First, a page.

CODART, Dutch and Flemish art in museums worldwide

Ruiny a duny : krajina očima holandských mistrů 17.–18. století v grafické tvorbě

Ruins and dunes: landscape through the eyes of the Dutch masters of graphic art in the 17th and 18th century Exhibition: 21 April - 25 July 2004


Zdenìk Kazlepka, curator of Old Master prints and drawings of the Moravian Gallery

Museum information

Landscape prints make up an important part of the collection of older graphic art in the Moravian Gallery in Brno, ranging from realistic landscapes to idyllic (pastoral) scenes. Landscape in graphic art sprang from a general interest in the genre in the painting of the Low Countries, in Holland in particular, in the 17th century. The landscape painting that had originated in the 16th century, the period of humanism, became a favourite among upper and middle social classes with the wherewithal to purchase both sizeable pictures and small prints at the rapidly-developing art market. At first, graphic art was targeted at less well-off customers as it was more affordable. However, its popularity rocketed in the 18th century and prices were swift to follow. Motifs from prints were often transferred onto ceramics, as illustrated by a bowl on display manufactured in the Vienna porcelain works. Etching was the most frequently employed technique with landscape prints. Unlike copper engraving, it provided artists with new, richer and more picturesque modes of depicting landscape scenes and motifs. Etching allowed for lines of different grading, and its plethora of fine tones guaranteed highly impressive light effects.

Dutch landscape painting in the 17th century was divided into two basic types, unfolding alongside each other. The first was “national landscape painting” in a realistic vein, while the other produced idealised Italian-style landscapes. The first direction was better suited to the burgher classes, the second aimed at the rich and the aristocratic. Yet they had something in common: through both landscape types, artists sought to express their spiritual and psychological insights.

The national landscape painting school depicted the Dutch countryside, from woody backwaters to the low sand dunes associated with the sea. Apart from these realistic landscapes, so much so that they seem to have been executed by a flash of a camera, popular motifs included seaside cliffs at high tide and stormy seas with tossing boats and ships. Man was always an inseparable part of these landscapes, be it involved in the everyday rush, making a living or putting up an uneven fight against the raging elements.

On the other hand, Italian-style landscape painting spawned artificial, idealised landscapes, largely inspired by the travels of Dutch painters in Italy. These observers were fascinated by sunlit mountains on the horizon, bizarre formations, waterfalls tumbling from craggy rocks, river fords and ancient ruins. Even these landscapes testify to incessant human activity, reworking the past and commenting on the present. Ancient ruins represented in engravings serve as abodes for country people and resting places for shepherds, but they also invite wanderers to contemplate the grandeur of lost empires and the inexorable passage of time, eventually turning everything to ruin.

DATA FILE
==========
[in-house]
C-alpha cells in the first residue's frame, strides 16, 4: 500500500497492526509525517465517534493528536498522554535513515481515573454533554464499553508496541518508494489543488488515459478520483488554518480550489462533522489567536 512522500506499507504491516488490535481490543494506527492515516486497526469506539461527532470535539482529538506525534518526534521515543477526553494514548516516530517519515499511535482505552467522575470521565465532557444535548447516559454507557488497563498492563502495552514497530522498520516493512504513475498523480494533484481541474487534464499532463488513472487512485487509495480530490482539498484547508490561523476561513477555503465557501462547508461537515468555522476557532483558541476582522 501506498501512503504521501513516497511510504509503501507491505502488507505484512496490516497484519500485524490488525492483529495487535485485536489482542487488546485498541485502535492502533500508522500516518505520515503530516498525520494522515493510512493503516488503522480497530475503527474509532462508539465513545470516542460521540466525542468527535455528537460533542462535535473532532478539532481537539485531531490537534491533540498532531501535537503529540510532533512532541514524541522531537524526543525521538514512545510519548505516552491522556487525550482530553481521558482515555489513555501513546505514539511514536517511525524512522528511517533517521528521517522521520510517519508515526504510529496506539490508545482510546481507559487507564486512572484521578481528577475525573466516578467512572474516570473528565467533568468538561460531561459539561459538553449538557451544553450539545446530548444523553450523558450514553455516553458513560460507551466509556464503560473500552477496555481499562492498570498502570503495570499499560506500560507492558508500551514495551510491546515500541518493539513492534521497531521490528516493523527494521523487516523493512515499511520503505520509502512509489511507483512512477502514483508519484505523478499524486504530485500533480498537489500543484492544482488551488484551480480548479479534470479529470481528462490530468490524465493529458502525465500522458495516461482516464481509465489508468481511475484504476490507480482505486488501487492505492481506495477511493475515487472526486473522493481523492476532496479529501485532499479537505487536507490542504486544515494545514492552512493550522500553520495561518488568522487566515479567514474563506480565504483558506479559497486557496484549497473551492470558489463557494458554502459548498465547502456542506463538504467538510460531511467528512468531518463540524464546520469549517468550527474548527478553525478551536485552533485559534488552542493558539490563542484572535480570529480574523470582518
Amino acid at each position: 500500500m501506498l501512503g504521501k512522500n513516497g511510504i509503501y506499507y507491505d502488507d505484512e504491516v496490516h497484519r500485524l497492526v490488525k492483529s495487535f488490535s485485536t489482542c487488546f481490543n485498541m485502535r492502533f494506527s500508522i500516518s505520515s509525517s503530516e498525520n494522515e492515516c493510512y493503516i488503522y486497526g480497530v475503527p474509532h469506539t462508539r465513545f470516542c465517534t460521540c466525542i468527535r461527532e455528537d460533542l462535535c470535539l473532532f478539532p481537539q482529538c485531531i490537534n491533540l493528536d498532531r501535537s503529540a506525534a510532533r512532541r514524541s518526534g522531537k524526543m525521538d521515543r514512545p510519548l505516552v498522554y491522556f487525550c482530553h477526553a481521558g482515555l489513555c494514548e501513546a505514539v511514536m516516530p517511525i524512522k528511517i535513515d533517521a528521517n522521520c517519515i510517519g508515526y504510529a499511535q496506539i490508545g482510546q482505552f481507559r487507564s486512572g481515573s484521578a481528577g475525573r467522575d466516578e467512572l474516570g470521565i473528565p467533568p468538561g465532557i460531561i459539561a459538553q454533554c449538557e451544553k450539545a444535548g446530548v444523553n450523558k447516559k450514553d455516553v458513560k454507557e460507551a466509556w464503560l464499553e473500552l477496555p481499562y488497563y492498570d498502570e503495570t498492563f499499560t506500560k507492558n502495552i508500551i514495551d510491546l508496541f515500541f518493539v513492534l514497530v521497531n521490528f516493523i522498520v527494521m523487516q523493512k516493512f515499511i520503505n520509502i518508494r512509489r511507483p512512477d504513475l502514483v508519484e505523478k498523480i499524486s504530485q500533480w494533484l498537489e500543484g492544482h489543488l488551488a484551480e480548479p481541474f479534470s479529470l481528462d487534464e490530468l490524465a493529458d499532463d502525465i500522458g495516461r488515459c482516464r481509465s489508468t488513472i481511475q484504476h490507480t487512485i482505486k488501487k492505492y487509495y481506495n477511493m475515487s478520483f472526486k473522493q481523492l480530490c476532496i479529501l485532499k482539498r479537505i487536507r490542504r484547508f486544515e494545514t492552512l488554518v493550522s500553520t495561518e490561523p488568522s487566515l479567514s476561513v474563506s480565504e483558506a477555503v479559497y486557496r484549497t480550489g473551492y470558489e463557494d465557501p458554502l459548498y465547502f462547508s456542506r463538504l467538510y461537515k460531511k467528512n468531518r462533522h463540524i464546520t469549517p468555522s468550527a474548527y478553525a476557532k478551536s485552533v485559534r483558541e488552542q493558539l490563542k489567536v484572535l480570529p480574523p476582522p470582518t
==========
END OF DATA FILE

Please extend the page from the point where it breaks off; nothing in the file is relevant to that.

The execution of the ideal landscape was a subject of academic dispute and learned treatises from the 17th century onwards. The French artist Nicolas Poussin (1594–1665) was the first to categorise landscape painting, dividing it into pastoral, heroic and religious. In 1707, The Great Book of Painting (Het Groot Schilderboek) by the Dutch academic and painter Gérard de Lairesse (1640–1711) was published in Amsterdam for the first time. Lairesse distinguished between modern (realistic) and ancient (ideal) landscapes. He maintained that modern landscape was imperfect but could be transformed into ideal (ancient) through an aptly selected repertoire of extra content, such as remnants of antiquity, splendid buildings, tombs, and so on.

According to Lairesse’s theory, the ideal landscape picture required a correct proportion of light and shadow; the type of composition and colour choice were also prescribed. The selection of a landscape was to be based on the changing relations between individual landscape motifs including “woods with perspective vistas, rocks, rivers, waterfalls, fields, etc. that refresh our senses and please the eye.”

A landscape artist should strive to represent non-living objects in as real a fashion as possible, since the manifold variety of nature is present in every detail. It is more appropriate to depict “crooked trees next to straight ones, high mountain ranges next to low ones, large and small fountains, humble dwellings and magnificent palaces, lush vegetation and arid land, and so on”, as a one-sided use of motifs could detract from a work of art. Lairesse claimed that an artist should consider in advance “which part of nature, season, month, time of the day (sunshine or moonlight) and weather (bright, foggy, rainy or windy)” he was going to paint. To make a landscape “live”, it is vital to select suitable figurative elements and other components. If, for example, a wood landscape is the objective, “forest gods, signposts, gravestones, benches for resting etc.” are recommended. Endeavours to approach landscape painting on a theoretical basis are also reflected in some of the prints by Dutch artists exhibited here, including two pieces by Lairesse.

The exhibition includes prints by
Jan Gerritsz. van Bronckhorst, Gérard de Lairesse, Albert Meyering, Jan van Noort, Pieter Nolpe, Karel Dujardin, Roeland Roghman, Simon de Vlieger, Jacob van Ruisdael, Jan Both, Paulus Potter, Gerhard Janssen, Jan van Goyen, Pieter Molijn, the circle of Salomon van Ruysdael and Philipp Jacob Loutherbourg II.